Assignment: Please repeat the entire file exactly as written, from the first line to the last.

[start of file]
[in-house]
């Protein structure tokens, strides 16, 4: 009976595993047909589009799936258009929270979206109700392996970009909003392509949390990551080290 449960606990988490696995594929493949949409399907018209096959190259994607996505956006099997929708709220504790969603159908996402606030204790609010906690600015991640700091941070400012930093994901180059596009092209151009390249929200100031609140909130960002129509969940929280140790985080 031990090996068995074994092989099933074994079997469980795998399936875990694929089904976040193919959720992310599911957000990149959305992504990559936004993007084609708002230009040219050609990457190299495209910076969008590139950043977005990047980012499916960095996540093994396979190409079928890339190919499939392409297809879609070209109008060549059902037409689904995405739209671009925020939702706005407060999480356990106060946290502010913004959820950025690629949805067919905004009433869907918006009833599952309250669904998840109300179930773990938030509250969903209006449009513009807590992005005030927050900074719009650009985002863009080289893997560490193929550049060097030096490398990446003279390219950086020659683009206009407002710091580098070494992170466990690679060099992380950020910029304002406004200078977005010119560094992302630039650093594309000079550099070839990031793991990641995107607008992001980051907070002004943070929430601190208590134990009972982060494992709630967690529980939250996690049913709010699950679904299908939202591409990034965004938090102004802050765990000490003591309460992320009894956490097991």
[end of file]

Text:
[in-house]
């Protein structure tokens, strides 16, 4: 009976595993047909589009799936258009929270979206109700392996970009909003392509949390990551080290 449960606990988490696995594929493949949409399907018209096959190259994607996505956006099997929708709220504790969603159908996402606030204790609010906690600015991640700091941070400012930093994901180059596009092209151009390249929200100031609140909130960002129509969940929280140790985080 031990090996068995074994092989099933074994079997469980795998399936875990694929089904976040193919959720992310599911957000990149959305992504990559936004993007084609708002230009040219050609990457190299495209910076969008590139950043977005990047980012499916960095996540093994396979190409079928890339190919499939392409297809879609070209109008060549059902037409689904995405739209671009925020939702706005407060999480356990106060946290502010913004959820950025690629949805067919905004009433869907918006009833599952309250669904998840109300179930773990938030509250969903209006449009513009807590992005005030927050900074719009650009985002863009080289893997560490193929550049060097030096490398990446003279390219950086020659683009206009407002710091580098070494992170466990690679060099992380950020910029304002406004200078977005010119560094992302630039650093594309000079550099070839990031793991990641995107607008992001980051907070002004943070929430601190208590134990009972982060494992709630967690529980939250996690049913709010699950679904299908939202591409990034965004938090102004802050765990000490003591309460992320009894956490097991």